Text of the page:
India’s Chandrayaan-1 mission, the country’s first effort at deep space exploration, has come to a premature end. Radio contact with the lunar probe was lost 312 days after it travelled into space aboard the Polar Satellite Launch Vehicle. According to the Indian Space Research Organisation (ISRO), data were received from the probe till shortly after midnight on August 29. About an hour later, all communications ceased abruptly. Without these radio links, controlling the spacecraft and getting data from it became impossible. Such an end was, in fact, expected. For much of the spacecraft’s operational life, ISRO chose to convey the impression of a mission that was proceeding smoothly and according to plan. In reality, the probe seems to have been beset virtually from the start by the failure of crucial onboard systems. Both star-sensors used to maintain the spacecraft’s orientation stopped working, as did one of two ‘Bus Management Units’ that performed vital control functions. In addition, thermal management to keep the spacecraft’s systems and instruments from being alternately baked and frozen was not easy. The radiation environment around the Moon turned out to be more hostile than expected. As a result of these problems, ISRO opted in May to move the spacecraft farther away from the Moon. But it was only in July that the space agency finally acknowledged the extent of the setbacks and admitted that the mission was in jeopardy.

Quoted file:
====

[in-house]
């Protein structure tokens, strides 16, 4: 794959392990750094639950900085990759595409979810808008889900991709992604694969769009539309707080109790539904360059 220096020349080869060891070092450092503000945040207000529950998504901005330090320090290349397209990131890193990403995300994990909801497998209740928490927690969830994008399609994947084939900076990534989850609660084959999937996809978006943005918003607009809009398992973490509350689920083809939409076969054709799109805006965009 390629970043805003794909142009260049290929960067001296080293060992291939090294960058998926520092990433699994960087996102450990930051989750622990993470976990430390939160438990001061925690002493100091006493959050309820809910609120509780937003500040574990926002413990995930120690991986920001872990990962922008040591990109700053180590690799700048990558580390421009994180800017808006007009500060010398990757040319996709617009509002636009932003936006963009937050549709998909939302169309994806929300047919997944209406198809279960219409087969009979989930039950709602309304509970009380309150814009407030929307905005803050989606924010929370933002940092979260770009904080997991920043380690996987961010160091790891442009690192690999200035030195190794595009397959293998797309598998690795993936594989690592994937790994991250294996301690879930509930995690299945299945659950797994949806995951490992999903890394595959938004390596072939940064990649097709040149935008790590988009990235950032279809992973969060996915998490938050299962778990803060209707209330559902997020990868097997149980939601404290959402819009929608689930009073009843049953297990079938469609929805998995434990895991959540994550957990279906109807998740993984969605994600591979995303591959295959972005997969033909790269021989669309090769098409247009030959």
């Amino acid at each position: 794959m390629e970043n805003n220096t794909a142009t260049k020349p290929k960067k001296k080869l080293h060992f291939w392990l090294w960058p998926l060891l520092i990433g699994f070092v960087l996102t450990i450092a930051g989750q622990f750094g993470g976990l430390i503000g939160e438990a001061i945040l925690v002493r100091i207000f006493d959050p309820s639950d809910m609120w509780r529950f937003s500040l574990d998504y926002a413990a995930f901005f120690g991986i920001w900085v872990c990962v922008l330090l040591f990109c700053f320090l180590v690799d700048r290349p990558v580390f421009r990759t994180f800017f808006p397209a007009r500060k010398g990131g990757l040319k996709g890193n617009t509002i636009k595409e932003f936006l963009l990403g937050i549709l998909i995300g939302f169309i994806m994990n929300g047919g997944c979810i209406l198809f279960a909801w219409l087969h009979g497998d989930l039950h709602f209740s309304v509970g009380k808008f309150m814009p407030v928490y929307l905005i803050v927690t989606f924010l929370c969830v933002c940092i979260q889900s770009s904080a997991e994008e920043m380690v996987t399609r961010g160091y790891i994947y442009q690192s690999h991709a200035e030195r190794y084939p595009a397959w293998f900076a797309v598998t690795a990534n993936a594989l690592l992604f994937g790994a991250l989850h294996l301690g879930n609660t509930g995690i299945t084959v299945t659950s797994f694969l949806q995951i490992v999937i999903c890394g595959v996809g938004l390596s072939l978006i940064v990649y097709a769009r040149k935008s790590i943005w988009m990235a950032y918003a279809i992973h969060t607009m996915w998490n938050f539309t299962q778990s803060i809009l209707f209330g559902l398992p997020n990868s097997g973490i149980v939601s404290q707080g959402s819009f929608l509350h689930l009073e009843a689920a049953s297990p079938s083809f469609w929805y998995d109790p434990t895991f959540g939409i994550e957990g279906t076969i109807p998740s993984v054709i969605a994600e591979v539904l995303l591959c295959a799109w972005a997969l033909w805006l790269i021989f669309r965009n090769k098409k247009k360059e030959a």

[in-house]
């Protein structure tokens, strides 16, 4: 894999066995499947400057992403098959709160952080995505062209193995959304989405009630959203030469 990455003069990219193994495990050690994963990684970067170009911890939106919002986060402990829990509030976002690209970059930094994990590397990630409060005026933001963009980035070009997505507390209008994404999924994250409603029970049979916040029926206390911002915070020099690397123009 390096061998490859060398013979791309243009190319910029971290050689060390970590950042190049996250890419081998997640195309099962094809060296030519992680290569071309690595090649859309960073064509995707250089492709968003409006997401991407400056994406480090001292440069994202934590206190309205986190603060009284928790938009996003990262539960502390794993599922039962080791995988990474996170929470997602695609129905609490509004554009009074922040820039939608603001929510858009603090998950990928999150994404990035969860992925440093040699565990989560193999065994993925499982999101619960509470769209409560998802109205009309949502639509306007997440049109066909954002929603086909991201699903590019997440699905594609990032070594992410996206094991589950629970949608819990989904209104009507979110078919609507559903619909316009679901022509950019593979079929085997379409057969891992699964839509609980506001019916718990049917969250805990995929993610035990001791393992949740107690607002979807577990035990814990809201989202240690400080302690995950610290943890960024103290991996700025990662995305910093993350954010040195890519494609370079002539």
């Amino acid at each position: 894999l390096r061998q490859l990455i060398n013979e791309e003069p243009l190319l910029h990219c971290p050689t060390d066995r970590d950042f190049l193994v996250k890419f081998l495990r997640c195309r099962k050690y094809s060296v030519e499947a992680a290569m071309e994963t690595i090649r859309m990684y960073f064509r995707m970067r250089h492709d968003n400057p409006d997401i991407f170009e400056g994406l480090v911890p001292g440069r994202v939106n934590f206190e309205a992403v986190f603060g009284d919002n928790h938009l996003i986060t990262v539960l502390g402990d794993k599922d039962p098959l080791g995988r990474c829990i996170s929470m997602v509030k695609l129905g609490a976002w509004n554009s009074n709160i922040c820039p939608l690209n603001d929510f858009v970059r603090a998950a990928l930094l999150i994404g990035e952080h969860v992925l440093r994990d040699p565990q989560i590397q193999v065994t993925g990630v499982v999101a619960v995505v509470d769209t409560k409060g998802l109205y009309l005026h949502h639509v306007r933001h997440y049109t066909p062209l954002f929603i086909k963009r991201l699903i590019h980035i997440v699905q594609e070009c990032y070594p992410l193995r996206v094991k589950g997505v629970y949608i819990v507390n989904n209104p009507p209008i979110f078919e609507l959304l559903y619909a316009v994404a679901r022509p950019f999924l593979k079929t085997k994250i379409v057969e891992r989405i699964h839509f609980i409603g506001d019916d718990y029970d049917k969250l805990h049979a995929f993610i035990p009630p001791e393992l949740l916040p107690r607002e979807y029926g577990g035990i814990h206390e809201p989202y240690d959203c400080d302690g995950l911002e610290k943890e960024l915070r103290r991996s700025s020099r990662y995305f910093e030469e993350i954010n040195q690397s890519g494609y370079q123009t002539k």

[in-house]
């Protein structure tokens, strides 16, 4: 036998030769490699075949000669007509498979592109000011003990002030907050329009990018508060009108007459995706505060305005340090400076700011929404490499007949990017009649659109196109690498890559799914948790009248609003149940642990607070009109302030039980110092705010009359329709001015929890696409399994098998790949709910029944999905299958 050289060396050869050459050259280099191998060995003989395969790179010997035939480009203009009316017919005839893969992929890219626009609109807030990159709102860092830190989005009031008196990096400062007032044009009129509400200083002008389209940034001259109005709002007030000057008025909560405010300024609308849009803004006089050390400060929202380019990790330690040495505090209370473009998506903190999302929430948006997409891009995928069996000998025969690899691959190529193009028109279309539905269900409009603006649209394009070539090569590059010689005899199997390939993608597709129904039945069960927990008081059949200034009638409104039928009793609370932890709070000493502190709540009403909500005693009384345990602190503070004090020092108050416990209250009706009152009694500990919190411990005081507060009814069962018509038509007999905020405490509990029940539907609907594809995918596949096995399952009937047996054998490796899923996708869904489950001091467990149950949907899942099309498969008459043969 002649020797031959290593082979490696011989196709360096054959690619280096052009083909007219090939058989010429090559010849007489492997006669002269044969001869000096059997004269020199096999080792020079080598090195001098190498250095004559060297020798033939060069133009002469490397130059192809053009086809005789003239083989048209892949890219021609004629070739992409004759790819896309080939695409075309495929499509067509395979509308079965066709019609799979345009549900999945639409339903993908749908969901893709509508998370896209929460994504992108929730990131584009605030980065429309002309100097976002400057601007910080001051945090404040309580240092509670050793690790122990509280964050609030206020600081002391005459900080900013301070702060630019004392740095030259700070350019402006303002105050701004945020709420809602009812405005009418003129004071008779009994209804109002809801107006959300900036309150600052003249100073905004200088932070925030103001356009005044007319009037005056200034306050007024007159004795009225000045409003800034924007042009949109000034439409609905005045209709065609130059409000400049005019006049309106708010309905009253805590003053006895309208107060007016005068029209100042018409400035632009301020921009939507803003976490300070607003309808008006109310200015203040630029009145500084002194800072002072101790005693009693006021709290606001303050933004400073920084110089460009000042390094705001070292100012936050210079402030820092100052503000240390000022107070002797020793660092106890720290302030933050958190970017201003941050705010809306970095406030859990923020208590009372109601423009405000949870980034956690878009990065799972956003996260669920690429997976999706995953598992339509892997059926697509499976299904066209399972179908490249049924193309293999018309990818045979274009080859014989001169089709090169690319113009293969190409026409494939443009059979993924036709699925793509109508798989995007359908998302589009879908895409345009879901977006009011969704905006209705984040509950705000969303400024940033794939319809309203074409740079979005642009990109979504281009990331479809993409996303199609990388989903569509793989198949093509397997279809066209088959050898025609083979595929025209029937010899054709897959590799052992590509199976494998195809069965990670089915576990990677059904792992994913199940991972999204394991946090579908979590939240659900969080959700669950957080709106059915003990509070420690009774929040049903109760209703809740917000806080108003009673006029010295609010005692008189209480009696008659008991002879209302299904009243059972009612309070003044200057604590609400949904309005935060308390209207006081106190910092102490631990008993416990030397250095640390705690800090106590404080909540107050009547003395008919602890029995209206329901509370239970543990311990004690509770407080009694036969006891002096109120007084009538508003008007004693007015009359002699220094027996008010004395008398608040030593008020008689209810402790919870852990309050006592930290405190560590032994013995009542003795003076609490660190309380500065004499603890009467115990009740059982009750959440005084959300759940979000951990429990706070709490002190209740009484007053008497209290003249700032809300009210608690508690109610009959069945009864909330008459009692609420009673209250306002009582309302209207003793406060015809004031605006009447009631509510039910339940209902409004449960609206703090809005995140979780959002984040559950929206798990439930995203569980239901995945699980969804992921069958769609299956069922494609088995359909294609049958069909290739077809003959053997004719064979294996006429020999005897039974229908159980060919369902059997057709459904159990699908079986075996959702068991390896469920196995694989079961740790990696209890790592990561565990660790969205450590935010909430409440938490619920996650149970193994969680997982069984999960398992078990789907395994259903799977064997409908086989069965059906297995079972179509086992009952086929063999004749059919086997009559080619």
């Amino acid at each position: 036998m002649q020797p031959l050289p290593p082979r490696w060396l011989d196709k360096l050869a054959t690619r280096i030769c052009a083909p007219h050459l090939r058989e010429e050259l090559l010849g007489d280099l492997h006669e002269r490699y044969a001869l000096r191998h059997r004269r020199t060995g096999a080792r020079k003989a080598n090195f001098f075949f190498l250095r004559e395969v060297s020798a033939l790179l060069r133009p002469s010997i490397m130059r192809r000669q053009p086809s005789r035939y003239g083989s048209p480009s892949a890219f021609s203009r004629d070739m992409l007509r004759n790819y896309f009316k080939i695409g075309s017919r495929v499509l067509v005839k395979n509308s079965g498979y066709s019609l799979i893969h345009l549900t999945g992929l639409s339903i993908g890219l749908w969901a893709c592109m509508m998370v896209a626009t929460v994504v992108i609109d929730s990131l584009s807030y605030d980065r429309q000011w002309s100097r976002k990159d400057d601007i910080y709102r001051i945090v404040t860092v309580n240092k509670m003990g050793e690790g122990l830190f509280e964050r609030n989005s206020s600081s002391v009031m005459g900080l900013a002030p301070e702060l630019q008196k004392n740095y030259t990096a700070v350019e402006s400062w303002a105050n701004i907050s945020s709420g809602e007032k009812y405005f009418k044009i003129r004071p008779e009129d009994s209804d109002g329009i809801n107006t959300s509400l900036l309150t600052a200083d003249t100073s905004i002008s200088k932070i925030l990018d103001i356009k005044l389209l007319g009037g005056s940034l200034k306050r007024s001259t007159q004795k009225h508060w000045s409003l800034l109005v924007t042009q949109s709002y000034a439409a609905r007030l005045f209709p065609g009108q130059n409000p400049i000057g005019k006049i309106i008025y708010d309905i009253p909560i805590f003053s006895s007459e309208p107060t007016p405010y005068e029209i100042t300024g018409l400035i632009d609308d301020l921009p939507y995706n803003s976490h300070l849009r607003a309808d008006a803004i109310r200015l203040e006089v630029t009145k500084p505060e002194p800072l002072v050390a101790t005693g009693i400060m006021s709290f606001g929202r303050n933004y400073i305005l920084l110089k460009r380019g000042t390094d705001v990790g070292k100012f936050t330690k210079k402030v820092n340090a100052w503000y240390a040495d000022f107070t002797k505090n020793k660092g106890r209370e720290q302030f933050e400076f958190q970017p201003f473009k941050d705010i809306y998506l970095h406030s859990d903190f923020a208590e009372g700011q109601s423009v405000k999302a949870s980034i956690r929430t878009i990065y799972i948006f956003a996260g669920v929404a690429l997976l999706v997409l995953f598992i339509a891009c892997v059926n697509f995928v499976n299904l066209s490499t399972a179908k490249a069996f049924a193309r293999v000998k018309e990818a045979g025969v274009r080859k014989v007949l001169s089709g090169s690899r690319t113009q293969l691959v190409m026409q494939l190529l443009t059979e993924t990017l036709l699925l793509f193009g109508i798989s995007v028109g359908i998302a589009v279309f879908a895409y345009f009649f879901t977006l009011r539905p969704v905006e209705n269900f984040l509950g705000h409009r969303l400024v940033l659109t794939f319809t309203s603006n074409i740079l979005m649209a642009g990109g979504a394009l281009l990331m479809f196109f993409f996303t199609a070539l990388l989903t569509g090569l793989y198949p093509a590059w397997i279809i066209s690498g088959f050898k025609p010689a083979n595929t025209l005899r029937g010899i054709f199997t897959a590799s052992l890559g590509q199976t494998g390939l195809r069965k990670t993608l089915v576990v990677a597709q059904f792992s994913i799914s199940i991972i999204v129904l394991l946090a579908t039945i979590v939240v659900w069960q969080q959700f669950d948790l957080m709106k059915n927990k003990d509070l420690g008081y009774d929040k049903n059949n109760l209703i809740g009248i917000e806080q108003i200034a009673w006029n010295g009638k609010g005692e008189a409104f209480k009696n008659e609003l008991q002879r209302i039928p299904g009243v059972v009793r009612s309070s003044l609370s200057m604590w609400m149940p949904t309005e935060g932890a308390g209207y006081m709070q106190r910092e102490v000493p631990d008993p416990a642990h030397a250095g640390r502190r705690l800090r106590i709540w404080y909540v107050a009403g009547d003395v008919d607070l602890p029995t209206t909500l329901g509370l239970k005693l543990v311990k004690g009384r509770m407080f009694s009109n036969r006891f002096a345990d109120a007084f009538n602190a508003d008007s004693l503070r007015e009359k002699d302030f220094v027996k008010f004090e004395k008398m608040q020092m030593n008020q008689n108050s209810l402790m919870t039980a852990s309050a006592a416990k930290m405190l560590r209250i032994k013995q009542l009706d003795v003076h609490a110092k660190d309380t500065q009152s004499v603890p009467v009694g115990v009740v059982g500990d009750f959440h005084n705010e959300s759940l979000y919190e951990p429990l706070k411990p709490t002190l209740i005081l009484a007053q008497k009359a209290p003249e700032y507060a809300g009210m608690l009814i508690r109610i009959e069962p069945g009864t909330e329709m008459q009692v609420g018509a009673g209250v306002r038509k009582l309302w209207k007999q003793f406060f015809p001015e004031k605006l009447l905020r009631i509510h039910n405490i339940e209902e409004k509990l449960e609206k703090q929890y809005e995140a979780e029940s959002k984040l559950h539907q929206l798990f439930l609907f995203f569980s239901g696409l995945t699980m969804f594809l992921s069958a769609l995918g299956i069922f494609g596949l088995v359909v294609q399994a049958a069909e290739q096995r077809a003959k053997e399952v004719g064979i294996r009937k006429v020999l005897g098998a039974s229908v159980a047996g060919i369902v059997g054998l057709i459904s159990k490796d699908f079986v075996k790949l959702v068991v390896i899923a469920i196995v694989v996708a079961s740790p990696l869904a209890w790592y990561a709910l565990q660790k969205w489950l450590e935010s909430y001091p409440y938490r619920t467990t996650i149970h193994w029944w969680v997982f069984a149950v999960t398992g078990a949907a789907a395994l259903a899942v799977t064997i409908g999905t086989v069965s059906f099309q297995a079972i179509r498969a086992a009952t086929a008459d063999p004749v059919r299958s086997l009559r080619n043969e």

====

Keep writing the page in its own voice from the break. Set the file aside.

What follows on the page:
Yet these problems make what has been achieved all the more remarkable. It is a tribute to ISRO’s mission management team that they could find ways to keep the spacecraft and its instruments operational for so long. Although the mission has fallen well short of the two years it was expected to last, a great deal of data has been gathered by the Indian and foreign instruments on the spacecraft. In the course of more than 3,400 orbits the probe made around the Moon, its instruments closely scrutinised the lunar surface using various wavelengths of light as well as x-rays and radar. Just 10 days ago, the crippled Chandrayaan-1 ably played its part in a complicated radar-based duet with the recently launched U.S. spacecraft, Lunar Reconnaissance Orbiter. In the months and years ahead, data from the Indian probe will help scientists better understand the Moon’s origin and evolution, its mineral composition, and whether water might lie trapped in its permanently shadowed polar craters. Valuable lessons will no doubt be learnt from the Chandrayaan-1 experience. ISRO will now be better prepared to undertake the Chandrayaan-2 mission which, with Russian involvement, is expected to put a lander and robotic rover on the Moon in a few years’ time. But what India’s upstanding space agency needs to do better next time is square with the public that has given it its steadfast support.